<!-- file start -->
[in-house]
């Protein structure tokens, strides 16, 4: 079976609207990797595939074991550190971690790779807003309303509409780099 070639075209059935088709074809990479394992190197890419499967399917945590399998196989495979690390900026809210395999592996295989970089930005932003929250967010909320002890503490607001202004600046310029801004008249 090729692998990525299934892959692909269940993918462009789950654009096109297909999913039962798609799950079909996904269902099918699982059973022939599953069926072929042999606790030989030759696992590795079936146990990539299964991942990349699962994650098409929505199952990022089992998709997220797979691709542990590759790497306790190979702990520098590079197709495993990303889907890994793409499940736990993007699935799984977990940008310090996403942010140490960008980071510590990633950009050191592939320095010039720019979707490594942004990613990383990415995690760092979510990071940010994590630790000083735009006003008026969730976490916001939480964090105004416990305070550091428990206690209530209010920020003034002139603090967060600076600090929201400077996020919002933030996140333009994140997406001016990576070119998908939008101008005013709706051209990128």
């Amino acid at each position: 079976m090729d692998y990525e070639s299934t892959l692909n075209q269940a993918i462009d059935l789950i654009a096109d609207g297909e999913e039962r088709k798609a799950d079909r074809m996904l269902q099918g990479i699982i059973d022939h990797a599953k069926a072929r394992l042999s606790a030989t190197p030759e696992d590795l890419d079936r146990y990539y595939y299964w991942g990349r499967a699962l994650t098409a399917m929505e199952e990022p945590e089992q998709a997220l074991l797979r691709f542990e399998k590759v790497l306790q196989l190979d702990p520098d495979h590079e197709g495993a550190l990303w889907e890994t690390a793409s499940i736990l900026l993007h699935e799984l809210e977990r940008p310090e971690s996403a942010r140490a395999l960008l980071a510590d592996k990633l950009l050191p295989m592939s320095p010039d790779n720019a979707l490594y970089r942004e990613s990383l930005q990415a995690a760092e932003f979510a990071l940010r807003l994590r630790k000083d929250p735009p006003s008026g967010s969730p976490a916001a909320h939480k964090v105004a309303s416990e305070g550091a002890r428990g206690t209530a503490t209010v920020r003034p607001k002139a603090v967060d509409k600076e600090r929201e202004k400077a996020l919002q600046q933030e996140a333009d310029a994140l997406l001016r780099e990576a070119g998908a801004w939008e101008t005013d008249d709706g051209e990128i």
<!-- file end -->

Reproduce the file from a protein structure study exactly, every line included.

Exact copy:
[in-house]
């Protein structure tokens, strides 16, 4: 079976609207990797595939074991550190971690790779807003309303509409780099 070639075209059935088709074809990479394992190197890419499967399917945590399998196989495979690390900026809210395999592996295989970089930005932003929250967010909320002890503490607001202004600046310029801004008249 090729692998990525299934892959692909269940993918462009789950654009096109297909999913039962798609799950079909996904269902099918699982059973022939599953069926072929042999606790030989030759696992590795079936146990990539299964991942990349699962994650098409929505199952990022089992998709997220797979691709542990590759790497306790190979702990520098590079197709495993990303889907890994793409499940736990993007699935799984977990940008310090996403942010140490960008980071510590990633950009050191592939320095010039720019979707490594942004990613990383990415995690760092979510990071940010994590630790000083735009006003008026969730976490916001939480964090105004416990305070550091428990206690209530209010920020003034002139603090967060600076600090929201400077996020919002933030996140333009994140997406001016990576070119998908939008101008005013709706051209990128």
């Amino acid at each position: 079976m090729d692998y990525e070639s299934t892959l692909n075209q269940a993918i462009d059935l789950i654009a096109d609207g297909e999913e039962r088709k798609a799950d079909r074809m996904l269902q099918g990479i699982i059973d022939h990797a599953k069926a072929r394992l042999s606790a030989t190197p030759e696992d590795l890419d079936r146990y990539y595939y299964w991942g990349r499967a699962l994650t098409a399917m929505e199952e990022p945590e089992q998709a997220l074991l797979r691709f542990e399998k590759v790497l306790q196989l190979d702990p520098d495979h590079e197709g495993a550190l990303w889907e890994t690390a793409s499940i736990l900026l993007h699935e799984l809210e977990r940008p310090e971690s996403a942010r140490a395999l960008l980071a510590d592996k990633l950009l050191p295989m592939s320095p010039d790779n720019a979707l490594y970089r942004e990613s990383l930005q990415a995690a760092e932003f979510a990071l940010r807003l994590r630790k000083d929250p735009p006003s008026g967010s969730p976490a916001a909320h939480k964090v105004a309303s416990e305070g550091a002890r428990g206690t209530a503490t209010v920020r003034p607001k002139a603090v967060d509409k600076e600090r929201e202004k400077a996020l919002q600046q933030e996140a333009d310029a994140l997406l001016r780099e990576a070119g998908a801004w939008e101008t005013d008249d709706g051209e990128i």